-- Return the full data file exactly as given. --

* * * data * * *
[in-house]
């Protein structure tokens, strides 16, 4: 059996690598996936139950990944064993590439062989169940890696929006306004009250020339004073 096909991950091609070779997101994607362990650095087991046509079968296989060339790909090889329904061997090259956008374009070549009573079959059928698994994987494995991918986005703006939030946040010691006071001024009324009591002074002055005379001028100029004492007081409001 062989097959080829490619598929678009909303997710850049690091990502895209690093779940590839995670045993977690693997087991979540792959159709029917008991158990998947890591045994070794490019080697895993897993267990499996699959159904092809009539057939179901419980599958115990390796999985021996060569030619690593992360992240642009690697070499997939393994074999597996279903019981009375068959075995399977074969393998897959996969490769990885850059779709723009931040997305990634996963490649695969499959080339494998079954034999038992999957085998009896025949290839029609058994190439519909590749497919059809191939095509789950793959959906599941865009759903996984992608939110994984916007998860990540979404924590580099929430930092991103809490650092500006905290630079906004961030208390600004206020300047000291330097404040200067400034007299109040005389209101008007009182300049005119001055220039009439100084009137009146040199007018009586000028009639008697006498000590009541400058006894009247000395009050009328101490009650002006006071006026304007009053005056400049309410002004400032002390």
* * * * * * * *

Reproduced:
[in-house]
């Protein structure tokens, strides 16, 4: 059996690598996936139950990944064993590439062989169940890696929006306004009250020339004073 096909991950091609070779997101994607362990650095087991046509079968296989060339790909090889329904061997090259956008374009070549009573079959059928698994994987494995991918986005703006939030946040010691006071001024009324009591002074002055005379001028100029004492007081409001 062989097959080829490619598929678009909303997710850049690091990502895209690093779940590839995670045993977690693997087991979540792959159709029917008991158990998947890591045994070794490019080697895993897993267990499996699959159904092809009539057939179901419980599958115990390796999985021996060569030619690593992360992240642009690697070499997939393994074999597996279903019981009375068959075995399977074969393998897959996969490769990885850059779709723009931040997305990634996963490649695969499959080339494998079954034999038992999957085998009896025949290839029609058994190439519909590749497919059809191939095509789950793959959906599941865009759903996984992608939110994984916007998860990540979404924590580099929430930092991103809490650092500006905290630079906004961030208390600004206020300047000291330097404040200067400034007299109040005389209101008007009182300049005119001055220039009439100084009137009146040199007018009586000028009639008697006498000590009541400058006894009247000395009050009328101490009650002006006071006026304007009053005056400049309410002004400032002390």